He probably wasn’t aiming for laughs, but his clumsy and weirdly aggressive pronunciation of gulab jaman, a famous South Asian sweet, has been making many people’s day.
In his speech, released last week for a first-of-its-kind virtual Diwali festival, the Prime Minister wished Hindu, Sikh and Jain communities a happy Diwali.
He said: ‘I know that celebrating at a distance isn’t easy when you want to get together with all your family or visit your friends or share with them the Diwali fun, as well of course the odd samosa or gulab jaman.’
The PM’s blustering, emphatic pronunciation of gulab jaman did not go unnoticed by some Twitter users, who discovered the video today.
One Twitter user said: ‘I’m wheezing, why did he say it like that for?’
Another user wrote a tongue-in-cheek response, saying: ‘Boris Johnson has Rishi Sunak and Priti Patel by his side 24/7 you’re telling me neither of them could take five seconds to tell him how to pronounce gulab jamun properly.’
Whether the Prime Minister’s forceful pronunciation is because he is unfamiliar with the South Asian delicacy, or because the thought of biting into the delightful ball of fried milk solids bathed in sugar syrup caused a verbal eruption is uncertain.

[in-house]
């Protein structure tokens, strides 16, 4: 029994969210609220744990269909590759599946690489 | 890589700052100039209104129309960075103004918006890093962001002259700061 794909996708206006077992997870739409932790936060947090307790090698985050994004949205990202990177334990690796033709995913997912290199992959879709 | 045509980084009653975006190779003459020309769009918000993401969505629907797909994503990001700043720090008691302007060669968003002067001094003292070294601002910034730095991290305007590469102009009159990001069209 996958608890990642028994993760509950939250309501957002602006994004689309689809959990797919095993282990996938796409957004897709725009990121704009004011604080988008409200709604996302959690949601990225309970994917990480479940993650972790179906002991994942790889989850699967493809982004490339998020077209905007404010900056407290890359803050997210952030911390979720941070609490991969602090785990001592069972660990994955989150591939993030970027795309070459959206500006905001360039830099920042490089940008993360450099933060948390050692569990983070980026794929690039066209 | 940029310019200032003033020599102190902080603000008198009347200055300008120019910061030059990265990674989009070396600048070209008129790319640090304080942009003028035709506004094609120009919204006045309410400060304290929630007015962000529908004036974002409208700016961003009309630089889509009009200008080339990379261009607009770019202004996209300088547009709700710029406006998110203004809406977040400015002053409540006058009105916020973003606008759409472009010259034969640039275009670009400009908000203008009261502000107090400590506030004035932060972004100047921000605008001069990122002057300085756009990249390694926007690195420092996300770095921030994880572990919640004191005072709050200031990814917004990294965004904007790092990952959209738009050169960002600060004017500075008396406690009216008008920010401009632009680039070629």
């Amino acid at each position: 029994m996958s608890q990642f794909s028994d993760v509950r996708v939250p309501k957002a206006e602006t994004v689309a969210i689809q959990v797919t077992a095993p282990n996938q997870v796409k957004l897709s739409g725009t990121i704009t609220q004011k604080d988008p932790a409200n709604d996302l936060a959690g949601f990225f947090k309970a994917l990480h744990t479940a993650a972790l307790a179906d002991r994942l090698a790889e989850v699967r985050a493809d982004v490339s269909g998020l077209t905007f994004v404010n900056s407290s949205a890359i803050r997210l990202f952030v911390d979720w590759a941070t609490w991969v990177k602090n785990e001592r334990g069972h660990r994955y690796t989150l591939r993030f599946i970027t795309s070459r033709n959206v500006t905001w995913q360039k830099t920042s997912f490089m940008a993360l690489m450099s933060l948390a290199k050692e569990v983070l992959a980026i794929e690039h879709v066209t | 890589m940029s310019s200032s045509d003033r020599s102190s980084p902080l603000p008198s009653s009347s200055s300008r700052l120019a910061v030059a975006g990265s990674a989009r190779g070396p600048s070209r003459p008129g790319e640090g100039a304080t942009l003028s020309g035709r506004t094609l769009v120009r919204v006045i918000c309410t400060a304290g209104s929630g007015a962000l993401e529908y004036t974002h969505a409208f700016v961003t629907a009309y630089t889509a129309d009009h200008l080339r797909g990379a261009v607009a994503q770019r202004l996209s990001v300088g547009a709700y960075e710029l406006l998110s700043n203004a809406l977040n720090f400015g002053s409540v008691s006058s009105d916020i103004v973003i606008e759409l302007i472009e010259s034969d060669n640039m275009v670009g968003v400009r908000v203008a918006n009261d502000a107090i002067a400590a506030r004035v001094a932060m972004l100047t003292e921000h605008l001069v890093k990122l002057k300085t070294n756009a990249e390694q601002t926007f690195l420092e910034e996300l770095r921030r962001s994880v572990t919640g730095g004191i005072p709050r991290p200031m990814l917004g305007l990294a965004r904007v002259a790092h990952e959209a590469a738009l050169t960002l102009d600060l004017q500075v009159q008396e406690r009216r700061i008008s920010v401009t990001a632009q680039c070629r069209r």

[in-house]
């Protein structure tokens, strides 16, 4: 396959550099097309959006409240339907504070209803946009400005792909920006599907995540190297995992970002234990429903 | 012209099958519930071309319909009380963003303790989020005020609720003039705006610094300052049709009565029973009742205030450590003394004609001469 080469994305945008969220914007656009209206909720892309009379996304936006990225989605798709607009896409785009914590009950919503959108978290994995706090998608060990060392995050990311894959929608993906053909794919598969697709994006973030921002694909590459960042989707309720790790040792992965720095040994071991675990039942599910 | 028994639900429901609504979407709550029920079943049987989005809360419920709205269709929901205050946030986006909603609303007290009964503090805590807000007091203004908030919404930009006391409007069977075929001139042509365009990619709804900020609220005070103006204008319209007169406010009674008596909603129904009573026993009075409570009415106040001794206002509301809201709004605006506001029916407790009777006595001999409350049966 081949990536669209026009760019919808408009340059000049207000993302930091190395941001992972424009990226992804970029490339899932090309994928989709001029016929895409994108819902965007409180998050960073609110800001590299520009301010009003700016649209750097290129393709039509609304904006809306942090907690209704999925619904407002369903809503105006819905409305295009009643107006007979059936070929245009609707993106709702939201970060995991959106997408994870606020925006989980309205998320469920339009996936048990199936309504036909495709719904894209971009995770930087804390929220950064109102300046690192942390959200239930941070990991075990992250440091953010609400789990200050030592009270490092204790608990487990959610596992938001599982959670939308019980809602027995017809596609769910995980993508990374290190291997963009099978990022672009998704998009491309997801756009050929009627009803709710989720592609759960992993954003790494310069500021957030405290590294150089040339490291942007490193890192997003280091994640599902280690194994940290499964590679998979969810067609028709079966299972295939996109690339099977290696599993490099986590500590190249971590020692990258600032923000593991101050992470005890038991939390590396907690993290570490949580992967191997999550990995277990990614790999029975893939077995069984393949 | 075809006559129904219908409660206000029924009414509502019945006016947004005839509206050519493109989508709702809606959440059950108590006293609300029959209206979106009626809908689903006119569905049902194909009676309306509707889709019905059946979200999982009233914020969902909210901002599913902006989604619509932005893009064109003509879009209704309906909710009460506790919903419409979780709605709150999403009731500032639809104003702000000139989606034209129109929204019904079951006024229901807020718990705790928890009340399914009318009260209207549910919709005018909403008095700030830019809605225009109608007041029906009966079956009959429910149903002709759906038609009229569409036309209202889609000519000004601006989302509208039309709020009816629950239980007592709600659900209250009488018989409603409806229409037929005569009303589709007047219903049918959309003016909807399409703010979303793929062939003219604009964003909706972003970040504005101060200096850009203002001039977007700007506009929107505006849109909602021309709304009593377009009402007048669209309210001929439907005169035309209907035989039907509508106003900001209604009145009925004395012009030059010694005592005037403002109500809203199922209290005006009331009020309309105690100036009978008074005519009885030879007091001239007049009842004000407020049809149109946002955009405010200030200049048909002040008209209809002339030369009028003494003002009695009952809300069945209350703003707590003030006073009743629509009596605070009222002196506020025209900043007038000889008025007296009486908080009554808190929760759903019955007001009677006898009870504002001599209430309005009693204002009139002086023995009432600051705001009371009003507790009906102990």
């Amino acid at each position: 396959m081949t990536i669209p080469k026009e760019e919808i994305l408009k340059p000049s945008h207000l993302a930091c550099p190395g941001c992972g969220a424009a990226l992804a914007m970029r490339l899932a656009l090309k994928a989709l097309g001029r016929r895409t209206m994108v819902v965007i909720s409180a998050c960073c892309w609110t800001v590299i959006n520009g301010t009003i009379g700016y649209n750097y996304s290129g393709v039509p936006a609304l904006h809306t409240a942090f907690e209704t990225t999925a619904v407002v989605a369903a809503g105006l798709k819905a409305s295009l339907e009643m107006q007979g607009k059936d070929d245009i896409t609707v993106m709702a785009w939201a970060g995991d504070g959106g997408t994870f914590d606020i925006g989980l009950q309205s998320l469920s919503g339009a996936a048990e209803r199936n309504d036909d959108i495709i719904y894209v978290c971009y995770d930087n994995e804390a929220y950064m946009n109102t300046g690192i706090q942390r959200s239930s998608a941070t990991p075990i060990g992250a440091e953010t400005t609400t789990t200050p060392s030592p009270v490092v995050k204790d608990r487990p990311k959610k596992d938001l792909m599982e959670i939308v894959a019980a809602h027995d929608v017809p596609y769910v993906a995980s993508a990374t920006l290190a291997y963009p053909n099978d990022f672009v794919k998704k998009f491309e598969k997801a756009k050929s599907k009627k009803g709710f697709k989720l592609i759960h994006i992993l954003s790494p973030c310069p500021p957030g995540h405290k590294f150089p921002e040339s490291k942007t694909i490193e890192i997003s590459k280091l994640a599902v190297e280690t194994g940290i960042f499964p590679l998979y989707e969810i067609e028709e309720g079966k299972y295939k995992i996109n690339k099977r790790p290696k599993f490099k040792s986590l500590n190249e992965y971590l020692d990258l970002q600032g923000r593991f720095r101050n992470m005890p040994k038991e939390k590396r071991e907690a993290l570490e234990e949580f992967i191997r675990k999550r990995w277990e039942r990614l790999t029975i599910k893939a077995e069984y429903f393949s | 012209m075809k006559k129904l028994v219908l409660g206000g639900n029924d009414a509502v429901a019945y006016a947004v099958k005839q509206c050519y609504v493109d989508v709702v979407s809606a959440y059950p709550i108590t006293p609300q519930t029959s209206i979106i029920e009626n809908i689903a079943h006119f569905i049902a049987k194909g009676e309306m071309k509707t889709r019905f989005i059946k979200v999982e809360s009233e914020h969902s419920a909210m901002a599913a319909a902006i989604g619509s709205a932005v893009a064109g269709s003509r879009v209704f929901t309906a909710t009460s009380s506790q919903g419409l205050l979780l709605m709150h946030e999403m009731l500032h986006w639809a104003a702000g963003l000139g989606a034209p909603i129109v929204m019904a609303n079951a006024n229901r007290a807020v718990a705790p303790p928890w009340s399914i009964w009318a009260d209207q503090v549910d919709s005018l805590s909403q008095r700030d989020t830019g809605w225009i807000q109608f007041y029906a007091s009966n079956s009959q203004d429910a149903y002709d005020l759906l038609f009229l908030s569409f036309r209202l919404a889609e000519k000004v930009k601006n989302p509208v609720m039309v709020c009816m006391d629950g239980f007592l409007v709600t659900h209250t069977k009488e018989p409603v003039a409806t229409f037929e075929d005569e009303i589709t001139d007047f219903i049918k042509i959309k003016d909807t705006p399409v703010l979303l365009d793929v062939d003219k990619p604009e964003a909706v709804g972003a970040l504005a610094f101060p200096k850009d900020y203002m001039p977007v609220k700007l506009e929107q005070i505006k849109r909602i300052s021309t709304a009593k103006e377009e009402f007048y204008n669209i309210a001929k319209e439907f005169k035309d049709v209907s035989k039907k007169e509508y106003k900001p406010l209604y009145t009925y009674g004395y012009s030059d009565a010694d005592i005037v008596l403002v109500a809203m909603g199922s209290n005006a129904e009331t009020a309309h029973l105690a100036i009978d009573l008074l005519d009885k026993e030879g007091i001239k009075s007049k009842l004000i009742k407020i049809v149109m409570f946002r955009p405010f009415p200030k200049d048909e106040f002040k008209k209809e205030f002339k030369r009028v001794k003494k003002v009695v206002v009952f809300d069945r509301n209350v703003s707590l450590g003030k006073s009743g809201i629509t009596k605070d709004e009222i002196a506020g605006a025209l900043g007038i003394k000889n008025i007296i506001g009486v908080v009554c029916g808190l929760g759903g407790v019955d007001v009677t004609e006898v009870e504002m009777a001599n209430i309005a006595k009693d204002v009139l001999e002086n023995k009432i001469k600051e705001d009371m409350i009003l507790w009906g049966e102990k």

It isn’t the first unfortunate collision the Conservative party have had with South Asian culture.
Zac Goldsmith raised eyebrows a few years ago during the London mayoral elections when he claimed to be a fan of Bollywood but couldn’t name a single actor or film.
‘I’m a Bollywood fan, so anything with a Bollywood theme, I will lap it up,’ the former mayoral candidate gushed at a film premier.
When asked by a journalist to name his favourite film or his favourite actor, Mr Goldsmith staggered for an answer before saying, ‘No I’m not going to give you one.’
Diwali is celebrated around the world by Hindus, Sikhs and Jains and Buddhists.
The festival of light, which celebrates the triumph of light over darkness and good over evil, lasts for four days. The main day – Diwali day – is on November 14.
This year’s Diwali is unlike any other as parts of the UK are under a second national lockdown to prevent further coronavirus infections.
Johnson went on to thank the community for the ‘amazing part you are playing in our battle against Covid-19’.
He added: ‘Just as Lord Rama and his wife Sita found their way home after defeating demon king Ravana, their way lit by many millions of lamps, so too we shall find our way and we shall do triumphantly.’